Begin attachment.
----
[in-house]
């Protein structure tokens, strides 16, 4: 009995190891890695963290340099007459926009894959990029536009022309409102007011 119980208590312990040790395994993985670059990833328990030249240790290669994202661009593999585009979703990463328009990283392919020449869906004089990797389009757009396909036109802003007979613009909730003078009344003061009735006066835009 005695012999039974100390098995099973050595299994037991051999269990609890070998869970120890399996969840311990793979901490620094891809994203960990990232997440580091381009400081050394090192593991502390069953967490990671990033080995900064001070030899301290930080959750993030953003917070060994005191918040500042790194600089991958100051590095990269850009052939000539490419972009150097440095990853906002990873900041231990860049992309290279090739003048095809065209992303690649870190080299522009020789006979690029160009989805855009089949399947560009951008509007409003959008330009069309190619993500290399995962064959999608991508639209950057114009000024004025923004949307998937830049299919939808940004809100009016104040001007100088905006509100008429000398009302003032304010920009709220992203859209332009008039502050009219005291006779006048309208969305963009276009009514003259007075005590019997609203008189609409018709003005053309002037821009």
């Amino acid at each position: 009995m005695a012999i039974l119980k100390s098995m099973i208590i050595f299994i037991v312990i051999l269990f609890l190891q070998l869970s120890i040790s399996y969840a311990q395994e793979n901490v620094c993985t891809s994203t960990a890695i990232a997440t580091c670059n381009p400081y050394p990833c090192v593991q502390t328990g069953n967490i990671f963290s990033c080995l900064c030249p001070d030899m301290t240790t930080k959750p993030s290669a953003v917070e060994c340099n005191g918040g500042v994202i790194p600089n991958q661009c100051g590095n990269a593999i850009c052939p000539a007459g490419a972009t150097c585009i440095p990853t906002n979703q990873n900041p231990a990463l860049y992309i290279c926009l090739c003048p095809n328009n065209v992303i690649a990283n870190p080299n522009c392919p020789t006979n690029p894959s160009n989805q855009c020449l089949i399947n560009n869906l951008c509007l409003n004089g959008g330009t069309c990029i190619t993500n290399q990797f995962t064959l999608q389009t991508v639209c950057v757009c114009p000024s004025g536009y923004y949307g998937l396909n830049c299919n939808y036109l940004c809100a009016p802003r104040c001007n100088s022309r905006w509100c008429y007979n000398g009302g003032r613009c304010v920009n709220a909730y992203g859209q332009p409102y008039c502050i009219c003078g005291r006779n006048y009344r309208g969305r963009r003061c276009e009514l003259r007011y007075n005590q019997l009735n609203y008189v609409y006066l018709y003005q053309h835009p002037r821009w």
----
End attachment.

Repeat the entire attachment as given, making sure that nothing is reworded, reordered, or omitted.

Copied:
[in-house]
């Protein structure tokens, strides 16, 4: 009995190891890695963290340099007459926009894959990029536009022309409102007011 119980208590312990040790395994993985670059990833328990030249240790290669994202661009593999585009979703990463328009990283392919020449869906004089990797389009757009396909036109802003007979613009909730003078009344003061009735006066835009 005695012999039974100390098995099973050595299994037991051999269990609890070998869970120890399996969840311990793979901490620094891809994203960990990232997440580091381009400081050394090192593991502390069953967490990671990033080995900064001070030899301290930080959750993030953003917070060994005191918040500042790194600089991958100051590095990269850009052939000539490419972009150097440095990853906002990873900041231990860049992309290279090739003048095809065209992303690649870190080299522009020789006979690029160009989805855009089949399947560009951008509007409003959008330009069309190619993500290399995962064959999608991508639209950057114009000024004025923004949307998937830049299919939808940004809100009016104040001007100088905006509100008429000398009302003032304010920009709220992203859209332009008039502050009219005291006779006048309208969305963009276009009514003259007075005590019997609203008189609409018709003005053309002037821009």
């Amino acid at each position: 009995m005695a012999i039974l119980k100390s098995m099973i208590i050595f299994i037991v312990i051999l269990f609890l190891q070998l869970s120890i040790s399996y969840a311990q395994e793979n901490v620094c993985t891809s994203t960990a890695i990232a997440t580091c670059n381009p400081y050394p990833c090192v593991q502390t328990g069953n967490i990671f963290s990033c080995l900064c030249p001070d030899m301290t240790t930080k959750p993030s290669a953003v917070e060994c340099n005191g918040g500042v994202i790194p600089n991958q661009c100051g590095n990269a593999i850009c052939p000539a007459g490419a972009t150097c585009i440095p990853t906002n979703q990873n900041p231990a990463l860049y992309i290279c926009l090739c003048p095809n328009n065209v992303i690649a990283n870190p080299n522009c392919p020789t006979n690029p894959s160009n989805q855009c020449l089949i399947n560009n869906l951008c509007l409003n004089g959008g330009t069309c990029i190619t993500n290399q990797f995962t064959l999608q389009t991508v639209c950057v757009c114009p000024s004025g536009y923004y949307g998937l396909n830049c299919n939808y036109l940004c809100a009016p802003r104040c001007n100088s022309r905006w509100c008429y007979n000398g009302g003032r613009c304010v920009n709220a909730y992203g859209q332009p409102y008039c502050i009219c003078g005291r006779n006048y009344r309208g969305r963009r003061c276009e009514l003259r007011y007075n005590q019997l009735n609203y008189v609409y006066l018709y003005q053309h835009p002037r821009w």